Fig. 4 The ability of MMC-treated iPS cells target to tumor. (A) The target media of the lower chamber of the transwell are DMEM (left panel) and MGC803 (right panel) culture supernatant. (B) The quantitative result for the iPS cells. (C) MMC treated iPS cells can target to tumor site. (D) MMC treated iPS and normal iPS have same CXCR4 expression, GAPDH as control.

Photothermal therapy of tumor

Three days after iPS cell injection, an 808 nm laser was used for photothermal therapy of the tumor. Song et al.34 have demonstrated that rodent tumors can be destroyed by heating at 42–43 °C with minimal damage to normal tissue vasculature, and higher temperatures likely cause vascular damage resulting in tumors becoming hypoxic. In order to control overheating from photothermal treatment, we applied the strategy6 that was carried out for 3 min (30 s interval after every 1 min of exposure) at a power density of 1.5 W cm−2. Stem cells loaded with anticancer agents can disseminate in whole solid tumors, and then achieve a more effective therapy result.5,6 MMC- treated iPS cell group achieve better treatment results. As shown in Fig. 5A and B, compared to the PBS and AuNRs@SiO2 group, the tumor temperature increase was higher` in the MMC-treated iPS cell group. Seven days after photothermal treatment, some photothermal-treated mice were sacrificed to remove the tumor and organs (brain, heart, liver, lung, spleen and kidney) and the others were used to observe the survival time. The tumor was fixed in 4% paraformaldehyde for HE staining. Organs were used to extract RNA, which was then reverse transcribed to cDNA after ex vivo imaging. As shown in Fig. 5C, more damaged cells were presented in the MMC-treated iPS cell group than in the AuNRs@SiO2 and PBS groups. The tumor size reduced (Fig. 5D), and survival time was also prolonged in the MMC-treated iPS cell group (Fig. 5E).
image file: c6nr06851k-f5.tif
Fig. 5 Tumor photothermal therapeutic results. (A) Infrared microscopic imaging: NIR laser irradiation of the tumor bearing mice after injections of PBS, AuNRs@SiO2 and MMC-treated iPS cells after 3 days. (B) The corresponding temperature rise profiles at the tumor site (C) HE staining after phototherapy treatment. All scale bars are 100 μm. (D, E) Tumor size and survival time of mice injected with PBS, AuNRs@SiO2 and MMC-treated iPS cells.

The state of iPS distributed in normal organs

To determine the distribution of iPS-eGFP in the body, ex vivo imaging of organs was performed. Fig. 6A showed that in the iPS-eGFP group, the DiR signal demonstrated that the iPS cells were still retained in normal organs. Our preliminary experiment has indicated that the DiR signal can be detected even after iPS cell death one month in vitro. Therefore, in order to verify the state of iPS-eGFP cells in the organs in vivo, observing the fluorescent signal was not the correct way as the fluorescent signal exists even after cell death. As the iPS cells have eGFP gene, eGFP gene can be detected if iPS cells survive and vice versa. It is feasible to demonstrate the state of iPS cell survival by detecting the eGFP gene expression. As shown in Fig. 6B, except in the iPS cells (positive control), there was no eGFP expression in organs. The results demonstrate that the MMC-treated iPS cells died in the organs. MMC treated iPS cells cannot form teratomas. When applying iPS cells as a cargo carrier, the clinical immune response of the patients should be considered. Fortunately, the body lacks an immune response to iPS cells as iPS cells are derived from the body.35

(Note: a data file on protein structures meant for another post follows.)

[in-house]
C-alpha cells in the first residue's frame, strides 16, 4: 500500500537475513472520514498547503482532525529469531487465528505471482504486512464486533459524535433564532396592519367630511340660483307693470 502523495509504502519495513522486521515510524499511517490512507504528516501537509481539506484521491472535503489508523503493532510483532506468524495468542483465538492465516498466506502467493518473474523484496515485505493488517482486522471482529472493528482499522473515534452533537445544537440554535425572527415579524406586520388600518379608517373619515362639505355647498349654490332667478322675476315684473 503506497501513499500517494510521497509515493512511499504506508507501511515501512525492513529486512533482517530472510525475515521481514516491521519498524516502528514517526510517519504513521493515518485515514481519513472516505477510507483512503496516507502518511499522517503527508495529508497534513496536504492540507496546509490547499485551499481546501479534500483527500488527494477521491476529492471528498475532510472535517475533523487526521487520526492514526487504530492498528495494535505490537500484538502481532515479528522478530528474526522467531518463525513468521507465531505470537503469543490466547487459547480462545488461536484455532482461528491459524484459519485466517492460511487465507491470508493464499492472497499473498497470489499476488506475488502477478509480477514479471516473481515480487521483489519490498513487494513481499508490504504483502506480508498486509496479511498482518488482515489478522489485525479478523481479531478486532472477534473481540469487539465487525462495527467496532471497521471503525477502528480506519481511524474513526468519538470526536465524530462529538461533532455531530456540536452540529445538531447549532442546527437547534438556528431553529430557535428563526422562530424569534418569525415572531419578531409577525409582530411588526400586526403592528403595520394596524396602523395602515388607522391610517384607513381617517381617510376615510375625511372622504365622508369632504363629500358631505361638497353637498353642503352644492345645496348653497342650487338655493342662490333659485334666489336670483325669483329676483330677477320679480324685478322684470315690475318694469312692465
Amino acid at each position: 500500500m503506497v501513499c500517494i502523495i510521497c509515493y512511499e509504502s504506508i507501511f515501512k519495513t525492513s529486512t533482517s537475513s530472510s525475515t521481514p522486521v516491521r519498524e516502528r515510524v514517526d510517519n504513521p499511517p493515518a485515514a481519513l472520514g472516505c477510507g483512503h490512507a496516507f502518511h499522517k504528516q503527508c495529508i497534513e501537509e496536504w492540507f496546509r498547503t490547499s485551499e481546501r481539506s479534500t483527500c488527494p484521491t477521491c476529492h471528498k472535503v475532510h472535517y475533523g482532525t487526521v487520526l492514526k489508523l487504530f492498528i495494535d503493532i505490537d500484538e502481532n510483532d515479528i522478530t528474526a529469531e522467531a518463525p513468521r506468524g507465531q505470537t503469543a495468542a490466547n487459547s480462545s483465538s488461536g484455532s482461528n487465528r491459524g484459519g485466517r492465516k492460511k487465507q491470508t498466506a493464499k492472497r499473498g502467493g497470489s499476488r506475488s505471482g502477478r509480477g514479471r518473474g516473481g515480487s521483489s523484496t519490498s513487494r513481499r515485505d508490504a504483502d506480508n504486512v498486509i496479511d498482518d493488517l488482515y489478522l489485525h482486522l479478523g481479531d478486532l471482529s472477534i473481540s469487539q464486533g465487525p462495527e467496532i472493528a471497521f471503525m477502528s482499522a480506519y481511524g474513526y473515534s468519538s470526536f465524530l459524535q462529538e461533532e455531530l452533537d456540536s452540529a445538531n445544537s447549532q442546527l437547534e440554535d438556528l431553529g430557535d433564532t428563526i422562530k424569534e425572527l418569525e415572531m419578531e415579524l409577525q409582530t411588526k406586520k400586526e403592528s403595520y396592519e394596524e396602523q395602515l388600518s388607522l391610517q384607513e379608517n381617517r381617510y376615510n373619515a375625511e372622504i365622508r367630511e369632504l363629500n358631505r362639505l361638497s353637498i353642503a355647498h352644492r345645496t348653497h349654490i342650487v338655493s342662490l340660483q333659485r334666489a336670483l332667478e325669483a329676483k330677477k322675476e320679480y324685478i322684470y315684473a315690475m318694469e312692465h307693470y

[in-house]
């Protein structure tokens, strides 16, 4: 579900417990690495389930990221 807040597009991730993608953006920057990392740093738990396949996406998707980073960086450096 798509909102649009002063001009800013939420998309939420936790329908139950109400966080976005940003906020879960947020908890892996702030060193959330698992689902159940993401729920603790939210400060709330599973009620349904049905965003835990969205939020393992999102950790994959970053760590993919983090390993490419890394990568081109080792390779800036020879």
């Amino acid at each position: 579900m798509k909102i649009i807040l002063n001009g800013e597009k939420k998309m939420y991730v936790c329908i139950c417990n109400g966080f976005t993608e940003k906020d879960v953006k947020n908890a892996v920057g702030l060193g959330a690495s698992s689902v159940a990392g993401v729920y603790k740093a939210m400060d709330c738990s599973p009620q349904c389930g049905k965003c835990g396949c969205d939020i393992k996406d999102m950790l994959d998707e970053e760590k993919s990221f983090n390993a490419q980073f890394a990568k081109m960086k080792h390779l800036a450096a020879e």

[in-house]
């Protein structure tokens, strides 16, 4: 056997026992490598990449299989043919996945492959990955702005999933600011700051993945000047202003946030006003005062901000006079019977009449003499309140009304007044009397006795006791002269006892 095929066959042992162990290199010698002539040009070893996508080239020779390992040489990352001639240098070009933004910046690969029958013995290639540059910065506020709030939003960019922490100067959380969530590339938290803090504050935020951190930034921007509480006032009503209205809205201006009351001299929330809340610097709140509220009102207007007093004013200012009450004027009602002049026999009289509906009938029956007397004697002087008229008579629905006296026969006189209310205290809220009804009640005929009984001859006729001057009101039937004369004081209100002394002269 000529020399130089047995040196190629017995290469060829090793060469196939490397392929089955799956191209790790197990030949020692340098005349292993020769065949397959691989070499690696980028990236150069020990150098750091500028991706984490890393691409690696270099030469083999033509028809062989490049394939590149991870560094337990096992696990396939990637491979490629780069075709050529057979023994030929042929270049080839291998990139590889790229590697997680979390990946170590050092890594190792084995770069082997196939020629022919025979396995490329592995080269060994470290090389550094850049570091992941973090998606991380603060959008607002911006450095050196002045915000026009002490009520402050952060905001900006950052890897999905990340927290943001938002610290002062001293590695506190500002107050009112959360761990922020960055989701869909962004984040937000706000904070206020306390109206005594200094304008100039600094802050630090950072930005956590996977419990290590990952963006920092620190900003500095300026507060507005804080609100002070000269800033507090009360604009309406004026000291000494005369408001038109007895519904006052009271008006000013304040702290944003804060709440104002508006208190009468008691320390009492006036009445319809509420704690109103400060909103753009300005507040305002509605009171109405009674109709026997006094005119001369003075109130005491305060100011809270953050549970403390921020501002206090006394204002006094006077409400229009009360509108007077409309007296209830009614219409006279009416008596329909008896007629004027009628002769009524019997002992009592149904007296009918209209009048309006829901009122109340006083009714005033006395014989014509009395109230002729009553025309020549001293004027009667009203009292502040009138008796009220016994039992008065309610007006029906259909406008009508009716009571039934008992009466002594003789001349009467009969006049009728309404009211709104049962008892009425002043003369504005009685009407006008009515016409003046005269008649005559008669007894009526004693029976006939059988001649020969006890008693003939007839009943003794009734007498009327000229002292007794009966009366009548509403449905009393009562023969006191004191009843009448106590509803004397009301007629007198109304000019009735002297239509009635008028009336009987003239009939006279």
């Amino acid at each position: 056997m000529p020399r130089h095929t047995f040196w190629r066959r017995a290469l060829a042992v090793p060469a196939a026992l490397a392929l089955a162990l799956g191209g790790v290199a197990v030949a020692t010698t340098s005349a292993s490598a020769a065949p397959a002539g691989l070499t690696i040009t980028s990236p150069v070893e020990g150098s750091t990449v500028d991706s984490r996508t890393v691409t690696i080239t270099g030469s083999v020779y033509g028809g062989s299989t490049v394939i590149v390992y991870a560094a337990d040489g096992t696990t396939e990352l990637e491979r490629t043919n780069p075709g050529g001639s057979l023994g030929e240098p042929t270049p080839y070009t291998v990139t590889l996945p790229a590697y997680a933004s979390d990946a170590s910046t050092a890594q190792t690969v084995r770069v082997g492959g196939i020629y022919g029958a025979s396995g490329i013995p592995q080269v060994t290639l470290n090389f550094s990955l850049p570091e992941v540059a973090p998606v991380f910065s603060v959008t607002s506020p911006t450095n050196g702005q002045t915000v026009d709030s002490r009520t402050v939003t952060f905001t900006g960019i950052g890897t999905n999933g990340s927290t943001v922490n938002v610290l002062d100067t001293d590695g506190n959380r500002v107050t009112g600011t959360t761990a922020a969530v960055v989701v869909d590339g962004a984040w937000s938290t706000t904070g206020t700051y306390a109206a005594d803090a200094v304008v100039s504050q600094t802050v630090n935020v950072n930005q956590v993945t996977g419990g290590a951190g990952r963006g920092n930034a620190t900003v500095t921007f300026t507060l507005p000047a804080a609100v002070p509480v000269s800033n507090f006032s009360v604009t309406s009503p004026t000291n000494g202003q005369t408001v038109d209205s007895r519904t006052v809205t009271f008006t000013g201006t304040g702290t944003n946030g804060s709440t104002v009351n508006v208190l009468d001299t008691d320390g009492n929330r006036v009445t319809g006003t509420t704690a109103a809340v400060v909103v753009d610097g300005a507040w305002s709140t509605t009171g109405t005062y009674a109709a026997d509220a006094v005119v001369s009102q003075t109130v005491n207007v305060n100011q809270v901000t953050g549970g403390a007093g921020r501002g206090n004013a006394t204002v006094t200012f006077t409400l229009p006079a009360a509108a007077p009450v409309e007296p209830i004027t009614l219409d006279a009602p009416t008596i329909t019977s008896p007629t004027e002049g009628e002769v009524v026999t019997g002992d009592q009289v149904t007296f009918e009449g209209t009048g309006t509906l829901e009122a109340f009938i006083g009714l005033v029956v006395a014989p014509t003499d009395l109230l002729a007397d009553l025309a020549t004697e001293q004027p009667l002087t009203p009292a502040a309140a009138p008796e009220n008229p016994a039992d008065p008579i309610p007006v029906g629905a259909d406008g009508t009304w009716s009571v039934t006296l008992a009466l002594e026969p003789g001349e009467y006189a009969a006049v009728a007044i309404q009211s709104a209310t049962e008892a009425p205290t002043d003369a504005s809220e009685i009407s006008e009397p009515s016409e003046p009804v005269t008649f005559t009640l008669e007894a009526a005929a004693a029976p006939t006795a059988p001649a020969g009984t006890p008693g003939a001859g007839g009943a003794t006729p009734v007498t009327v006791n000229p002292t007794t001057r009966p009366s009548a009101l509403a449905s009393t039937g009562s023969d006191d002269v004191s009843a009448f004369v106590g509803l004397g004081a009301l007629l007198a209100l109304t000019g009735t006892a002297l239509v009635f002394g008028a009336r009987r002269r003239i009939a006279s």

image file: c6nr06851k-f6.tif
Fig. 6 The MMC-treated iPS cell death in organs. (A) The DiR signal of brain, heart, liver, lung, spleen and kidney. (B) eGFP PCR results of iPS cells, brain, heart, liver, lung, spleen and kidney.


In this study, we attempted to confirm the feasibility of using MMC-treated iPS cells as an alternative gold nanoparticle micro vehicle for gastric cancer therapy. We found that both MMC-treated iPS cells and normal iPS cells have tumor tropism ability both in vitro and in vivo and also show CXCR4 expression. The MMC-treated iPS cells showed good tumor photothermal therapy results by loading AuNRs. The most important is the MMC-treated iPS cells death in normal organs and cannot form teratoma. In conclusion, our findings solves the hurdle of iPS cell-based cancer therapy and paves the road for clinical translation in the future.


This study was supported by the National Key Basic Research Program (973 Project) (Project No. 2010CB933901), National Natural Scientific Foundation of China (Grant No. 81225010, 81028009, and 31170961), 863 project of China (Project No. 2014AA020700), and Shanghai Science and Technology Fund (13NM1401500).

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Electronic supplementary information (ESI) available. See DOI: 10.1039/c6nr06851k